02-11-2004, 02:01 PM
HI, I'm aware of the META Tag:
<meta http-equiv="pragma" content="no-cache">
but this does not actually prevent a file, a JPG for example, from actually being physically placed in IE's TEMP folder.
I want to protect my client's JPG's or other files from users. And I don't want the file being saved in the clients computer in any form.
does anyone have a solution? How to disable caching altogether, or delet file in the cache?
you can't stop your users from geting the images, even with disabling the cache. afrter all, all they need to do is to do a screen capture.
02-11-2004, 02:24 PM
By I'm using this in conjuction with a script which disables the clipboard, and the right-click button. In this instance not even 'prnt scrn' works!
In light of this, is there any hope for what I want to do, or not.
Disabling cacheing via the meta tag only works post-session. Everything is downloaded to the user's machine during the session, otherwise you'd see nothing. no images or code, so in short you can't stop the images from reaching the user's hard-disk.
You could always put the images into one frame quick-time movies.
However, most of the stuff you've mentioned won't work in non-MS browsers. A user could spoof entry to your site using Opera (even if you've barred that browser) and still get access to the images. You can't disabled the clipboard in opera.
02-11-2004, 03:41 PM
cool, thanks for your help jbot, its been really useful.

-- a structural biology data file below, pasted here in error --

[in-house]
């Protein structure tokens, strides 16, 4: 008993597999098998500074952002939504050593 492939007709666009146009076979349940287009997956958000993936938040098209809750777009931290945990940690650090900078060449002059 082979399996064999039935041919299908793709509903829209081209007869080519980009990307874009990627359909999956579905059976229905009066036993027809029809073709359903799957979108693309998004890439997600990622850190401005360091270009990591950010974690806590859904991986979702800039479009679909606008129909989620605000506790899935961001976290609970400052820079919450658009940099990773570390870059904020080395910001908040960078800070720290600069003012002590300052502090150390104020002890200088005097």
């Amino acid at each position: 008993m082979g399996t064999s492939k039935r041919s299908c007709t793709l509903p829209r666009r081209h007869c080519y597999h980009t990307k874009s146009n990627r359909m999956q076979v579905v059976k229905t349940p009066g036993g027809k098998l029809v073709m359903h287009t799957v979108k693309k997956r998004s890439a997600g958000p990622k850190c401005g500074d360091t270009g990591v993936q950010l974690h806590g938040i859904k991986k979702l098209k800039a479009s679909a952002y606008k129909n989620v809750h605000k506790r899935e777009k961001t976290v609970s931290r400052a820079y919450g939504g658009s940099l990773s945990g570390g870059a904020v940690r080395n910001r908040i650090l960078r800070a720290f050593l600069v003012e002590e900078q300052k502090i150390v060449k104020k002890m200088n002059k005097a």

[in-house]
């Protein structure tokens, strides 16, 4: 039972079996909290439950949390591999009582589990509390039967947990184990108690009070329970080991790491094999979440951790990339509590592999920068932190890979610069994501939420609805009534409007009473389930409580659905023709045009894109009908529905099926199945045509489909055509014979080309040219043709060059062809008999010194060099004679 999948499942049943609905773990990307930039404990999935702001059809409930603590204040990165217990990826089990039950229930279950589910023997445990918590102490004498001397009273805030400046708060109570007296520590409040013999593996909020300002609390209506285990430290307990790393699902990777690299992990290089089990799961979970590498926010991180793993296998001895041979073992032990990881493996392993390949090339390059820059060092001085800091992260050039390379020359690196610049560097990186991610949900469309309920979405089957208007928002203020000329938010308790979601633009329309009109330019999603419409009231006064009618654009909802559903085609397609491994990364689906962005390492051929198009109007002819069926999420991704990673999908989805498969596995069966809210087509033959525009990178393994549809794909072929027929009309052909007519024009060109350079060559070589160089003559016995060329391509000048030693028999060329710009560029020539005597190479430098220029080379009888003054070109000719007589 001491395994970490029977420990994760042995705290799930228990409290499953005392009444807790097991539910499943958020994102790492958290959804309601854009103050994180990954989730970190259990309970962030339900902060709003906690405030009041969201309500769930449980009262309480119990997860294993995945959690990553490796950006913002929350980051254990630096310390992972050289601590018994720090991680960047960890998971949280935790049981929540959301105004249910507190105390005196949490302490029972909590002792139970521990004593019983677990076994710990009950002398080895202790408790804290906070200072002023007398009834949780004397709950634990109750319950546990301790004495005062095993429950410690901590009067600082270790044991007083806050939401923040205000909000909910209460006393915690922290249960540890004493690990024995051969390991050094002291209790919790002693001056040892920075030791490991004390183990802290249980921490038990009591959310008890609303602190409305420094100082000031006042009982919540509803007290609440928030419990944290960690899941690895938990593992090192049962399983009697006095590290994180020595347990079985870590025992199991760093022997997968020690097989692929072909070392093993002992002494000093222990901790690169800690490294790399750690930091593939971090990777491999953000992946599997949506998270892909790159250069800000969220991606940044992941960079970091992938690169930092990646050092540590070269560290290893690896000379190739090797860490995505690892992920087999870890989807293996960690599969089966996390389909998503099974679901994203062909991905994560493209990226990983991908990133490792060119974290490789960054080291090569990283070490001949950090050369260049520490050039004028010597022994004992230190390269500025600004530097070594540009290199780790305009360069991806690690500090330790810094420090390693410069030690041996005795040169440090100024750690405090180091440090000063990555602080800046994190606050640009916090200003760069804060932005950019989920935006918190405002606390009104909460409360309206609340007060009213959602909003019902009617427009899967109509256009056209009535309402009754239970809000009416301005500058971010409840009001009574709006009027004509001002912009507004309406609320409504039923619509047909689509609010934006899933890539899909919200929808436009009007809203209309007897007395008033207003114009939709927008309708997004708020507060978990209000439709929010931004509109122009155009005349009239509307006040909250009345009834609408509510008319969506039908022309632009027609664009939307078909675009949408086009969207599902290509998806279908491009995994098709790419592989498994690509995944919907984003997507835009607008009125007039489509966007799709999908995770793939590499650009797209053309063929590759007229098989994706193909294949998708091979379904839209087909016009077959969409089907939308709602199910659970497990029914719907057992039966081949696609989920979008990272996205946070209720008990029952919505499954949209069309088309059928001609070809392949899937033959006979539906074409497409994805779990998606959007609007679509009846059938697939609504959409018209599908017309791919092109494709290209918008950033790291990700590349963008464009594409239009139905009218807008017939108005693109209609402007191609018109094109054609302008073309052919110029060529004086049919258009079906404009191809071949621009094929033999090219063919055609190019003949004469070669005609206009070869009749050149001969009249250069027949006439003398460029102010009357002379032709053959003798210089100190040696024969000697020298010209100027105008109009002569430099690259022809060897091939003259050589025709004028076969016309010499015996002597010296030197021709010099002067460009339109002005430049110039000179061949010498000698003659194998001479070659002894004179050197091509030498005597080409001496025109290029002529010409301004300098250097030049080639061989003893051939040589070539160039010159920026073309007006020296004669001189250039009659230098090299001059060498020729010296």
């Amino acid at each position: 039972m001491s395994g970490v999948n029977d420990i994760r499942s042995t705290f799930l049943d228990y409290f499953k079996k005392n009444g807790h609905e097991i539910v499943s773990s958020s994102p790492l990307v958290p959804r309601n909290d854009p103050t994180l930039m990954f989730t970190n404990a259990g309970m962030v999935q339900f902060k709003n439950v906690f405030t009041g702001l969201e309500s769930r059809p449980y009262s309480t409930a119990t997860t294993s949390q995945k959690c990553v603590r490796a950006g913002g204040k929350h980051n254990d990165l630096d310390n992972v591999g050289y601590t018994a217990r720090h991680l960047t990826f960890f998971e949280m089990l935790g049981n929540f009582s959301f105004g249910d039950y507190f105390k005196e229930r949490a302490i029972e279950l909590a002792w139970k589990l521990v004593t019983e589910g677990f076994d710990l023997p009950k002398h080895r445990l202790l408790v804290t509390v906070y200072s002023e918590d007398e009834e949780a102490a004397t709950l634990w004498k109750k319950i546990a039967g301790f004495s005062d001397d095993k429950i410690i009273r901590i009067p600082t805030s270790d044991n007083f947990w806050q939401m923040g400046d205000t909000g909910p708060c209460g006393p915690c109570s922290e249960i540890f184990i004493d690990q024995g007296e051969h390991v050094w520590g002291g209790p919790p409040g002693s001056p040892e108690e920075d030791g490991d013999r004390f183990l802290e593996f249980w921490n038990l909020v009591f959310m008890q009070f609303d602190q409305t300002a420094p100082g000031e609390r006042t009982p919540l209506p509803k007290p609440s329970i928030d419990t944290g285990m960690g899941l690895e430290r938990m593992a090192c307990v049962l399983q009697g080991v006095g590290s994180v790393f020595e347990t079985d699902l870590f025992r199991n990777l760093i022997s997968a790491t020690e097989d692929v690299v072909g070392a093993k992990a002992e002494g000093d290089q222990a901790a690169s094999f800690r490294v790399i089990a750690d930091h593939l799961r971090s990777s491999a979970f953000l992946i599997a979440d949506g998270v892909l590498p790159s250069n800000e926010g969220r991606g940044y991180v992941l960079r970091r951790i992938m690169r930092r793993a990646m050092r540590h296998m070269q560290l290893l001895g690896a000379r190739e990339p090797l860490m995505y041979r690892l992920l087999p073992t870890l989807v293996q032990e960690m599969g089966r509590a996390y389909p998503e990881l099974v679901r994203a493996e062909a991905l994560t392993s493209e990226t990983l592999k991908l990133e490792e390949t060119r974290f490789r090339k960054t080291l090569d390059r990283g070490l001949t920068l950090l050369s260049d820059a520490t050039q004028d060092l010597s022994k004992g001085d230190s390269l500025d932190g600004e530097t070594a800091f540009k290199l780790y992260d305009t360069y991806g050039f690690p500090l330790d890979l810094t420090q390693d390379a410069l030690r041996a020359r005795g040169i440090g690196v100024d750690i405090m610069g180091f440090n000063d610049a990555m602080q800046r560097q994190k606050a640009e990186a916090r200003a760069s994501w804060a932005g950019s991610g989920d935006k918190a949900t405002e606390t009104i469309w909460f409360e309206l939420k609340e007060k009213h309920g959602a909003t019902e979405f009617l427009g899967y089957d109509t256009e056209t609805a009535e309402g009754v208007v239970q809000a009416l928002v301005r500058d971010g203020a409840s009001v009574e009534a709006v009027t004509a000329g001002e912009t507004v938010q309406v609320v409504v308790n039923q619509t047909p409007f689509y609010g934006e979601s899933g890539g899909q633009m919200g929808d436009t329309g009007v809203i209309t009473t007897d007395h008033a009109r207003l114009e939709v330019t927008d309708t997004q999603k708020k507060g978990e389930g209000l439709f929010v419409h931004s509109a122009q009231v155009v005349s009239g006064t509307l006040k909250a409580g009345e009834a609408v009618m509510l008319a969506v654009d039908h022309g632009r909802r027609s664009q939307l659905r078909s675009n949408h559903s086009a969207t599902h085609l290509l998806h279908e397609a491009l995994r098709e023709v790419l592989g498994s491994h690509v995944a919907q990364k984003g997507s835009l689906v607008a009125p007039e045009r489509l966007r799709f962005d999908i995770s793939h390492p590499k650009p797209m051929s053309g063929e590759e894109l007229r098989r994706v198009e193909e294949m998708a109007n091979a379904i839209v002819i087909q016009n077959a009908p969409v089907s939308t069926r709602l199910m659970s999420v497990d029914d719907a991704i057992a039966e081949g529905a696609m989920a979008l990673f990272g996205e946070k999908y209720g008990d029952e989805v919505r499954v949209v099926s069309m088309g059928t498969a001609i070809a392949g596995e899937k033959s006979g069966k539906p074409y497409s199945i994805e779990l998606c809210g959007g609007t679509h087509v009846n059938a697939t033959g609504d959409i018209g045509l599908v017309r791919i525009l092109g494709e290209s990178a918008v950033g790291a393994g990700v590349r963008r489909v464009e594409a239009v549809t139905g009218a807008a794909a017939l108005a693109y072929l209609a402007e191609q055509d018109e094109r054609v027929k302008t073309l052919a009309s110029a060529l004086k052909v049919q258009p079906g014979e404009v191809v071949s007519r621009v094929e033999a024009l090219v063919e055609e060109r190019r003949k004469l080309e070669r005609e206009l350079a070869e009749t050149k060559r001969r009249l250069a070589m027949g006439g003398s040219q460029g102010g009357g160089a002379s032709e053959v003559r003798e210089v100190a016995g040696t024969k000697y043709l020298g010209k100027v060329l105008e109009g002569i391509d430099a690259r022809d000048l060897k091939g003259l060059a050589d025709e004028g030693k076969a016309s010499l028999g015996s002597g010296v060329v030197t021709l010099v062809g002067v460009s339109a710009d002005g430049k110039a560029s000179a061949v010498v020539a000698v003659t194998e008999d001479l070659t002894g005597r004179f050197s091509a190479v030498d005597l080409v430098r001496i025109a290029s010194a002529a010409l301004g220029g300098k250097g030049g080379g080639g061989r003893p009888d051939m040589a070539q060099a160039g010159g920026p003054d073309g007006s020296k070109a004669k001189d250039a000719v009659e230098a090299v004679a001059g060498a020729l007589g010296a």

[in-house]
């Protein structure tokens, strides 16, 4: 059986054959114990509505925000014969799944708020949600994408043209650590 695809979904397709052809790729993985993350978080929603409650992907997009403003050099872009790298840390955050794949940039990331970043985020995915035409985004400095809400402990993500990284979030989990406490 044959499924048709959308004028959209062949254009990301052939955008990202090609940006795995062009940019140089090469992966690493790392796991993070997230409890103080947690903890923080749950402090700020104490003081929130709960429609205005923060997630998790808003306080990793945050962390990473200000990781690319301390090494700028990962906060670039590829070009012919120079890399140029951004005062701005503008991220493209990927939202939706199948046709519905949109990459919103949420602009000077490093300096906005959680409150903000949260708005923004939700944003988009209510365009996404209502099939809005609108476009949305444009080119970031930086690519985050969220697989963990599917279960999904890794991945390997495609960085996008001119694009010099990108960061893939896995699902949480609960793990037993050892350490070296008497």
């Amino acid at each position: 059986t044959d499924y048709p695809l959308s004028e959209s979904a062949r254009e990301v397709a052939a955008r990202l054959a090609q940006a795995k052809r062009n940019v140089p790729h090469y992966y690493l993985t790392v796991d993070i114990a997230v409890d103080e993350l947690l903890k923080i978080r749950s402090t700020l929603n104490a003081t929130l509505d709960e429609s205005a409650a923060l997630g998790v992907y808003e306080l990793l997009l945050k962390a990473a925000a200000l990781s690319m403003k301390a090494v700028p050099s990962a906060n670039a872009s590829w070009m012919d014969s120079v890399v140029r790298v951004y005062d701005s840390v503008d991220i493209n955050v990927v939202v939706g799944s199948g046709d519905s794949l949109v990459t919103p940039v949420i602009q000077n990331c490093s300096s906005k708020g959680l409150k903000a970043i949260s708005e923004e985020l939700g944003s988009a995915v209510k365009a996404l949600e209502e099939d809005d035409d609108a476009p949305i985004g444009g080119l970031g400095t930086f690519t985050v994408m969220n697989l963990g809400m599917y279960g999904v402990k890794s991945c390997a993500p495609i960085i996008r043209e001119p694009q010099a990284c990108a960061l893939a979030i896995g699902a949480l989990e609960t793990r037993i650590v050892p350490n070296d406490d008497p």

i think I'm going to look at the quicktime option.
Having just spoken to some people in the office, there are actually a number of interesting, complicated options.
the image could be put into a .swf file. Flash provides quite a lot of flexbility, in terms of file types, and the ability to capture key strokes.
anyway, thanks again, I'm off to do some annoying cross-browser testing.......
02-11-2004, 05:29 PM
Search this board for the word "protection". Once you've done that you can save yourself a lot of time you'd otherwise waste trying to pound this dead horse more.
note of caution: you can still screengrab images from flash movies, but no from quicktime ones because of video overlay.
hence, you should go with the quicktime route.
02-11-2004, 07:22 PM
You can grab the entire quicktime video, why settle for just a screenshot? And what about the users who don't have Quicktime installed? The same goes for Flash too.
Oh yeah, go to your page and then put the following into the address bar of your browser:
If you don't want people copying it, don't make it available. Frankly most sites I've seen using "no right click" scripts weren't worth copying.
02-12-2004, 06:34 AM
02-13-2004, 01:39 PM
hey Roy, thanks for the tips man. But I'm not trying to protect any precious code or my amazing site.
I'm working on a web based market research tool, and sometimes we have to protect the media that our clients provide. Thats all I want to do.